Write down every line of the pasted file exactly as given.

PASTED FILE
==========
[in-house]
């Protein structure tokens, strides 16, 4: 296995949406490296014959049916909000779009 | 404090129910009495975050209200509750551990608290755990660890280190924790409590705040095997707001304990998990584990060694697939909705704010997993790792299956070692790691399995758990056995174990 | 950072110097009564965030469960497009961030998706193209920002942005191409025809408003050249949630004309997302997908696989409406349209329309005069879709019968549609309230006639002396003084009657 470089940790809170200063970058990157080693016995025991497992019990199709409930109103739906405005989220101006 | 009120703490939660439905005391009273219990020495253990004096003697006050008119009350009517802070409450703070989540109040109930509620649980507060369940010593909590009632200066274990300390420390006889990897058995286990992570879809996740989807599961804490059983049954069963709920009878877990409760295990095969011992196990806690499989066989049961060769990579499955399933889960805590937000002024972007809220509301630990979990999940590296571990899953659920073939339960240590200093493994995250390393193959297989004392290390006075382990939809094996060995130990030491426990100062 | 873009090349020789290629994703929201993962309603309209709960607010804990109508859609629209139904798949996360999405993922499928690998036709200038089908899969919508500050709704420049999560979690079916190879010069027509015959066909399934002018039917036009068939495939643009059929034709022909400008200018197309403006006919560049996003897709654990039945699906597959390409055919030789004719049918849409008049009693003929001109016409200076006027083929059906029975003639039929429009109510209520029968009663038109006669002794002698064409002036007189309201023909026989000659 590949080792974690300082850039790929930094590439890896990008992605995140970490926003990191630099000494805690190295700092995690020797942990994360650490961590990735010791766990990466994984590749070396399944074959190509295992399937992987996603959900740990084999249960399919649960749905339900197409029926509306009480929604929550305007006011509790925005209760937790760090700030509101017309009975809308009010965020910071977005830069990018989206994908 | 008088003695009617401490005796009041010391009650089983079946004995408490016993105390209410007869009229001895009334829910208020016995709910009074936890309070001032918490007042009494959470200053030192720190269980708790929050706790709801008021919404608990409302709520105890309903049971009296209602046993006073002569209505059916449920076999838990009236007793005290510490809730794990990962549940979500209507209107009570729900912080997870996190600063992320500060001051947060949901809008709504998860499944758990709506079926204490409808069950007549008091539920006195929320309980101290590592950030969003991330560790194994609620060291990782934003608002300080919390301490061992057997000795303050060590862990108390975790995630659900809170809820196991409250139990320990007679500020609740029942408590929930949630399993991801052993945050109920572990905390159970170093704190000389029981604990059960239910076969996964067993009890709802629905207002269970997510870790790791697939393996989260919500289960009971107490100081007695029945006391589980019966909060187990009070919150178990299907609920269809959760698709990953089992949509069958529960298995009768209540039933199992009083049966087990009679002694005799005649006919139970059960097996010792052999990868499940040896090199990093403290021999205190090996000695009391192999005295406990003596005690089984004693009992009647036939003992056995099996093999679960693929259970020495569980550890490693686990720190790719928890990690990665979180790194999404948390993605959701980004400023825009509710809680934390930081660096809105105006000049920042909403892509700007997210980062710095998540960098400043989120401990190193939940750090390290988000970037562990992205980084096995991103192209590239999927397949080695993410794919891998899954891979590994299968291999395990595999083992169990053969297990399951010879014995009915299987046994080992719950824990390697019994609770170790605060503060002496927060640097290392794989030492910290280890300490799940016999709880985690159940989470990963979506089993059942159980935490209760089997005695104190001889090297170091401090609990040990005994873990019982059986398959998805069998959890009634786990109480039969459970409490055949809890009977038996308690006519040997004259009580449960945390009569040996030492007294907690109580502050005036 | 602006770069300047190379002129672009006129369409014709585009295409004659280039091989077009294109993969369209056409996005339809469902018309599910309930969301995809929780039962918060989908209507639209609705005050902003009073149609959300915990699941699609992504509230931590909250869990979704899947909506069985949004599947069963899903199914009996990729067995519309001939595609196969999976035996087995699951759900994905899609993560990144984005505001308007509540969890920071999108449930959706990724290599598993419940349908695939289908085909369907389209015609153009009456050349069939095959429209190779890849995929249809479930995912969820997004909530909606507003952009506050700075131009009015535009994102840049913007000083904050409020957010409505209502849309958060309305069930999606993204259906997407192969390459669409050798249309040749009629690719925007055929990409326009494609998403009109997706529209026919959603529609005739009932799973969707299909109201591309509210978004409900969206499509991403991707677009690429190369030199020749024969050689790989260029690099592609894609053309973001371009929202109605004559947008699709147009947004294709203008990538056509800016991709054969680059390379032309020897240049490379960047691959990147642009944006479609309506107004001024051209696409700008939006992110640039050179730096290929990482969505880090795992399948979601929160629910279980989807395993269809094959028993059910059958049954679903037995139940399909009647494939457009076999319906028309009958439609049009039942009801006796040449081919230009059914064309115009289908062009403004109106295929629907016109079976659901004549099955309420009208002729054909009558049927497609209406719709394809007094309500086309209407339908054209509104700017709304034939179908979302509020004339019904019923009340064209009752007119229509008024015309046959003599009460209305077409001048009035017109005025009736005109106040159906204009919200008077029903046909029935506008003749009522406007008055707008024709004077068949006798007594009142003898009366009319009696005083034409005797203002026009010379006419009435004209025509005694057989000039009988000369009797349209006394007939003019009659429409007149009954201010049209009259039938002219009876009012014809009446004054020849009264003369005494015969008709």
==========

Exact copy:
[in-house]
């Protein structure tokens, strides 16, 4: 296995949406490296014959049916909000779009 | 404090129910009495975050209200509750551990608290755990660890280190924790409590705040095997707001304990998990584990060694697939909705704010997993790792299956070692790691399995758990056995174990 | 950072110097009564965030469960497009961030998706193209920002942005191409025809408003050249949630004309997302997908696989409406349209329309005069879709019968549609309230006639002396003084009657 470089940790809170200063970058990157080693016995025991497992019990199709409930109103739906405005989220101006 | 009120703490939660439905005391009273219990020495253990004096003697006050008119009350009517802070409450703070989540109040109930509620649980507060369940010593909590009632200066274990300390420390006889990897058995286990992570879809996740989807599961804490059983049954069963709920009878877990409760295990095969011992196990806690499989066989049961060769990579499955399933889960805590937000002024972007809220509301630990979990999940590296571990899953659920073939339960240590200093493994995250390393193959297989004392290390006075382990939809094996060995130990030491426990100062 | 873009090349020789290629994703929201993962309603309209709960607010804990109508859609629209139904798949996360999405993922499928690998036709200038089908899969919508500050709704420049999560979690079916190879010069027509015959066909399934002018039917036009068939495939643009059929034709022909400008200018197309403006006919560049996003897709654990039945699906597959390409055919030789004719049918849409008049009693003929001109016409200076006027083929059906029975003639039929429009109510209520029968009663038109006669002794002698064409002036007189309201023909026989000659 590949080792974690300082850039790929930094590439890896990008992605995140970490926003990191630099000494805690190295700092995690020797942990994360650490961590990735010791766990990466994984590749070396399944074959190509295992399937992987996603959900740990084999249960399919649960749905339900197409029926509306009480929604929550305007006011509790925005209760937790760090700030509101017309009975809308009010965020910071977005830069990018989206994908 | 008088003695009617401490005796009041010391009650089983079946004995408490016993105390209410007869009229001895009334829910208020016995709910009074936890309070001032918490007042009494959470200053030192720190269980708790929050706790709801008021919404608990409302709520105890309903049971009296209602046993006073002569209505059916449920076999838990009236007793005290510490809730794990990962549940979500209507209107009570729900912080997870996190600063992320500060001051947060949901809008709504998860499944758990709506079926204490409808069950007549008091539920006195929320309980101290590592950030969003991330560790194994609620060291990782934003608002300080919390301490061992057997000795303050060590862990108390975790995630659900809170809820196991409250139990320990007679500020609740029942408590929930949630399993991801052993945050109920572990905390159970170093704190000389029981604990059960239910076969996964067993009890709802629905207002269970997510870790790791697939393996989260919500289960009971107490100081007695029945006391589980019966909060187990009070919150178990299907609920269809959760698709990953089992949509069958529960298995009768209540039933199992009083049966087990009679002694005799005649006919139970059960097996010792052999990868499940040896090199990093403290021999205190090996000695009391192999005295406990003596005690089984004693009992009647036939003992056995099996093999679960693929259970020495569980550890490693686990720190790719928890990690990665979180790194999404948390993605959701980004400023825009509710809680934390930081660096809105105006000049920042909403892509700007997210980062710095998540960098400043989120401990190193939940750090390290988000970037562990992205980084096995991103192209590239999927397949080695993410794919891998899954891979590994299968291999395990595999083992169990053969297990399951010879014995009915299987046994080992719950824990390697019994609770170790605060503060002496927060640097290392794989030492910290280890300490799940016999709880985690159940989470990963979506089993059942159980935490209760089997005695104190001889090297170091401090609990040990005994873990019982059986398959998805069998959890009634786990109480039969459970409490055949809890009977038996308690006519040997004259009580449960945390009569040996030492007294907690109580502050005036 | 602006770069300047190379002129672009006129369409014709585009295409004659280039091989077009294109993969369209056409996005339809469902018309599910309930969301995809929780039962918060989908209507639209609705005050902003009073149609959300915990699941699609992504509230931590909250869990979704899947909506069985949004599947069963899903199914009996990729067995519309001939595609196969999976035996087995699951759900994905899609993560990144984005505001308007509540969890920071999108449930959706990724290599598993419940349908695939289908085909369907389209015609153009009456050349069939095959429209190779890849995929249809479930995912969820997004909530909606507003952009506050700075131009009015535009994102840049913007000083904050409020957010409505209502849309958060309305069930999606993204259906997407192969390459669409050798249309040749009629690719925007055929990409326009494609998403009109997706529209026919959603529609005739009932799973969707299909109201591309509210978004409900969206499509991403991707677009690429190369030199020749024969050689790989260029690099592609894609053309973001371009929202109605004559947008699709147009947004294709203008990538056509800016991709054969680059390379032309020897240049490379960047691959990147642009944006479609309506107004001024051209696409700008939006992110640039050179730096290929990482969505880090795992399948979601929160629910279980989807395993269809094959028993059910059958049954679903037995139940399909009647494939457009076999319906028309009958439609049009039942009801006796040449081919230009059914064309115009289908062009403004109106295929629907016109079976659901004549099955309420009208002729054909009558049927497609209406719709394809007094309500086309209407339908054209509104700017709304034939179908979302509020004339019904019923009340064209009752007119229509008024015309046959003599009460209305077409001048009035017109005025009736005109106040159906204009919200008077029903046909029935506008003749009522406007008055707008024709004077068949006798007594009142003898009366009319009696005083034409005797203002026009010379006419009435004209025509005694057989000039009988000369009797349209006394007939003019009659429409007149009954201010049209009259039938002219009876009012014809009446004054020849009264003369005494015969008709």